In determining whether a stay is appropriate under the circumstances, the Court should consider three factors: “(1) potential prejudice to the nonmoving party; (2) hardship and inequity to the moving party if the action is not stayed; and (3) the judicial resources that would be saved by avoiding duplicative litigation if the cases are in fact consolidated.” Witherspoon v. Bayer Healthcare Pharmaceuticals, Inc., 2013 WL 6069011, at *2 (E.D. Mo. Nov. 18, 2013) (quoting Rivers, 980 F.Supp. at 1360). “Courts consider other factors as well, including efficiency concerns such as ‘the prospect of narrowing the factual and legal issues in the proceeding.'” U.S. Bank Nat'l Ass'n v. Moses, 2016 WL 7178750, *2 (E.D. Mo. Dec. 9, 2016) (quoting Simmons v. GlaxoSmithKline, LLC, 2015 WL 6063926, at *1 (E.D. Mo. Oct. 14, 2015)).

         III. MOTION TO STAY AND RESPONSIVE PLEADINGS

         On December 12, 2017, Plaintiffs filed the instant Motion to Stay. (ECF No. 60) Assuming the JPML will consolidate the cases, Plaintiffs contend a temporary stay pending the decision on the MDL petition is appropriate to avoid the risks of inconsistent decisions and briefing dispositive motions that are unlikely to be addressed by the JPML. Plaintiffs indicate that they will support consolidation of the cases in the MDL.[1] Plaintiffs argue that it is in the interest of judicial economy and efficiency to stay the case because “[i]f the JPML grants the motion to consolidate, the MDL court will decide many of the same issues this Court would be required to decide if a stay is not issued.” (ECF No. 61 at 6) Plaintiffs also assert that no party will be prejudiced by a stay in this case.

         In its opposition (ECF No. 65), BASF argues that, regardless of how the JPML rules, staying the instant case will not create judicial economy but create inefficiencies for the courts and the parties. BASF intends to oppose the consolidation of the cases in the MDL, asserting that the cases are based on different state law claims that will require extensive individual discovery. BASF opposes the use of a master complaint[2] so that even if this case is transferred, BASF argues that the transfer will not moot the pending motion to dismiss, and BASF will be prejudiced by any resulting delay in the briefing of the motion and the resolution of the motion to dismiss.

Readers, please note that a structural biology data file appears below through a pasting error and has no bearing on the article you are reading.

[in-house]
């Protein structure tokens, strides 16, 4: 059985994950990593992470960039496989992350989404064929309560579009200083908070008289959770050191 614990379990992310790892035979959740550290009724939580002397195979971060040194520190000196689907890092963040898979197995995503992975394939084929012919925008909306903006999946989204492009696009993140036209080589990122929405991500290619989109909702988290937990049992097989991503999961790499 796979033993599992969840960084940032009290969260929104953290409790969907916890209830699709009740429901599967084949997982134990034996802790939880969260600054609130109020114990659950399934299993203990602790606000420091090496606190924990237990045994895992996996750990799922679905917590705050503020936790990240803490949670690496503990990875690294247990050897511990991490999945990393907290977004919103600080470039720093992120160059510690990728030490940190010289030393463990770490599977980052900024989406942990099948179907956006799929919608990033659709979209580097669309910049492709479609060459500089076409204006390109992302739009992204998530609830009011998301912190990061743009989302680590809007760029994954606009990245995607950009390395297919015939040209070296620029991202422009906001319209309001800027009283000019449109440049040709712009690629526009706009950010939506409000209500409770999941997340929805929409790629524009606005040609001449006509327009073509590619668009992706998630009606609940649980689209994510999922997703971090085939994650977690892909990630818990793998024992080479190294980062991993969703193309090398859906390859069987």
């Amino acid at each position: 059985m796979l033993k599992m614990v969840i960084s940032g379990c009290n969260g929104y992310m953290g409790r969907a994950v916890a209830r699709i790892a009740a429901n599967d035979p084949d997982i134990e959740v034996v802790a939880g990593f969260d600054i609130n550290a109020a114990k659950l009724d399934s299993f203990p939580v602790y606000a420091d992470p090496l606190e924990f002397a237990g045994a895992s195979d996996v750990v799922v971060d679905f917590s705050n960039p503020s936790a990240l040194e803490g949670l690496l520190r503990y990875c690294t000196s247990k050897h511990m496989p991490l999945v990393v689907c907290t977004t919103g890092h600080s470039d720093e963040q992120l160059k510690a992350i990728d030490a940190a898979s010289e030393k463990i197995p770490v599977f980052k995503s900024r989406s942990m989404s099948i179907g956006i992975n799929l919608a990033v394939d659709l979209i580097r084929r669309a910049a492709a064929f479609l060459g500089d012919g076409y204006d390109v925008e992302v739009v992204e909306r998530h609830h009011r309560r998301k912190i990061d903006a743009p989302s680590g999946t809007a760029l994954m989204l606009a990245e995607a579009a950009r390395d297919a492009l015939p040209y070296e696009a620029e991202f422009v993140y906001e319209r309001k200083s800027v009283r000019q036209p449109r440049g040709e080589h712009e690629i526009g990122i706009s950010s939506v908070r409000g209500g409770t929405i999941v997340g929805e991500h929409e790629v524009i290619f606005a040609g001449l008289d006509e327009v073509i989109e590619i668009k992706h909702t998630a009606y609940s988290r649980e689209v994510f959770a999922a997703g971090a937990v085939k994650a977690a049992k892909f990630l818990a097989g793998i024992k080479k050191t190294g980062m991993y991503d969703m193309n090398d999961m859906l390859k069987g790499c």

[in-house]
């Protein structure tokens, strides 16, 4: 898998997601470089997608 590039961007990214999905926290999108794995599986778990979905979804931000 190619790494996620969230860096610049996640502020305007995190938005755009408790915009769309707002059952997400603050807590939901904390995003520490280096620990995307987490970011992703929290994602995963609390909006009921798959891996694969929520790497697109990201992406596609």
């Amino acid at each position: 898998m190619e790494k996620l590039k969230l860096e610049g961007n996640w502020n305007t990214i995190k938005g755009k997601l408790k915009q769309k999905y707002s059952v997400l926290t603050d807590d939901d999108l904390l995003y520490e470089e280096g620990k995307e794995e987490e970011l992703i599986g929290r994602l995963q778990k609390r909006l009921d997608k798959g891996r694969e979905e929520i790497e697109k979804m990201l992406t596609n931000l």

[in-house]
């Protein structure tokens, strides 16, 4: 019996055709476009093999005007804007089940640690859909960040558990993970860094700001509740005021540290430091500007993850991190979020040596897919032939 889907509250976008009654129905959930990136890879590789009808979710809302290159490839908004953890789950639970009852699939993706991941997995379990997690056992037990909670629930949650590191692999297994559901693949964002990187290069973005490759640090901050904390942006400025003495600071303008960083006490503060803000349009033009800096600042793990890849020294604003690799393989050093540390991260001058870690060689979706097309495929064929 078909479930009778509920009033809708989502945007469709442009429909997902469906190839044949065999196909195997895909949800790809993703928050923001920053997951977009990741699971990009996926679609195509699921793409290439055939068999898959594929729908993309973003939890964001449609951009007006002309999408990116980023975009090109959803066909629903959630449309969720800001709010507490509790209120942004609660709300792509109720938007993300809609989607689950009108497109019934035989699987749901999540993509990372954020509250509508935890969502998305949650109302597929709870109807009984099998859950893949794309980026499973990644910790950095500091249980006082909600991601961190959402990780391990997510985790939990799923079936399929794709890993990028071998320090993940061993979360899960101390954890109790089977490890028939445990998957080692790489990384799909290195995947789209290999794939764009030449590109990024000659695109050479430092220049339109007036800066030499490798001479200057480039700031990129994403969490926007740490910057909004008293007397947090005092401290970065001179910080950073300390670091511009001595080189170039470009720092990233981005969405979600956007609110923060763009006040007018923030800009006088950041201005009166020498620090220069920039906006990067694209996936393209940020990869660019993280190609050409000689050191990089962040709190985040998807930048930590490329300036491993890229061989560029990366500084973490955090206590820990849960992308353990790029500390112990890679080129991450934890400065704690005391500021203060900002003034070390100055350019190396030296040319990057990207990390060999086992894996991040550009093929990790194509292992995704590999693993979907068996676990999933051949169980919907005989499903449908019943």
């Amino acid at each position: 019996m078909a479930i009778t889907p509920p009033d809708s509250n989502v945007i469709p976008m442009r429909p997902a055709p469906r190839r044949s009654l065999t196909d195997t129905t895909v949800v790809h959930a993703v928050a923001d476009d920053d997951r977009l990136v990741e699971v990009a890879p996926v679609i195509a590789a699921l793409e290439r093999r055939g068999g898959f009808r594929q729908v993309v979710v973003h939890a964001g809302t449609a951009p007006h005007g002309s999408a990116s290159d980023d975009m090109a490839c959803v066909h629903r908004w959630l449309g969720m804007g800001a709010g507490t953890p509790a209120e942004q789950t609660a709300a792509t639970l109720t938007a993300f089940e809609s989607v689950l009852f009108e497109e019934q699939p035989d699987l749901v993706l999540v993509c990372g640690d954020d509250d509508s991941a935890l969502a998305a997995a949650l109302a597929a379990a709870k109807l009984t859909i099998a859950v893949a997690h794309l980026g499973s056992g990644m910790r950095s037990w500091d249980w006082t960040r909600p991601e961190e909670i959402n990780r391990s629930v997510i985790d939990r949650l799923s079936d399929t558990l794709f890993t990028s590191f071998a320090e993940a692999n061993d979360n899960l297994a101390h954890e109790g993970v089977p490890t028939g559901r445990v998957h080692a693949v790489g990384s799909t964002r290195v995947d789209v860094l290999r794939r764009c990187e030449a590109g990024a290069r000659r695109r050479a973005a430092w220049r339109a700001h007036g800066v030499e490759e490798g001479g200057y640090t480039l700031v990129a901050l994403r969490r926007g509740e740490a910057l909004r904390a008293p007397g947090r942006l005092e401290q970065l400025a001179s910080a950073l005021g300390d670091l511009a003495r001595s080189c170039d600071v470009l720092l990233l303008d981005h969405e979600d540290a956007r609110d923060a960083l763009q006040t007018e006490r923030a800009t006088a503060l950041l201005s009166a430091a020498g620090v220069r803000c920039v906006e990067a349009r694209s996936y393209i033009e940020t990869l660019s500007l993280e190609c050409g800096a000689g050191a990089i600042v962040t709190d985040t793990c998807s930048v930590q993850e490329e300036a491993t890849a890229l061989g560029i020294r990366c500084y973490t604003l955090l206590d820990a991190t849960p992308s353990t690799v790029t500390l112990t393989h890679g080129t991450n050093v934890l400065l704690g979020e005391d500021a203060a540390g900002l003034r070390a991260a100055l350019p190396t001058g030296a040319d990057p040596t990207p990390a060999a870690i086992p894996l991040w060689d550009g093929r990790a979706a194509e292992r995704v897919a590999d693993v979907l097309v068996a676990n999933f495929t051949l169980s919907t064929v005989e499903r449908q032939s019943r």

In its opposition (ECF No. 71), Monsanto argues that transfer to the MDL is not appropriate and far from certain. Monsanto next argues that even if an MDL were established, a consolidated complaint will not be required. Further, Monsanto will oppose such filing and, Monsanto argues that the filing of a master complaint is generally used as a substantive pleading, requiring the consent of all parties. Next, Monsanto contends that Plaintiffs fail to make a clear case of hardship or inequity by having to respond to Monsanto's motion to dismiss because whether the issues are briefed in an MDL or before this Court, Plaintiffs will have to file a responsive pleading. Finally, Monsanto argues that judicial economy does not support a stay because if the case is transferred, the transferee court will benefit by having the motion to dismiss fully briefed.[3]

         In its opposition (ECF No. 69), Du Pont and Pioneer argue that Plaintiffs will not suffer any hardship or inequity if this action is not stayed. DuPont and Poineer assert that they will be prejudiced if the Court enters a stay because the briefing of the motion to dismiss will be delayed. DuPont and Pioneer also assert that judicial economy favors denying the stay because most likely the only actions to take place prior to the MDL's determination on the transfer and ...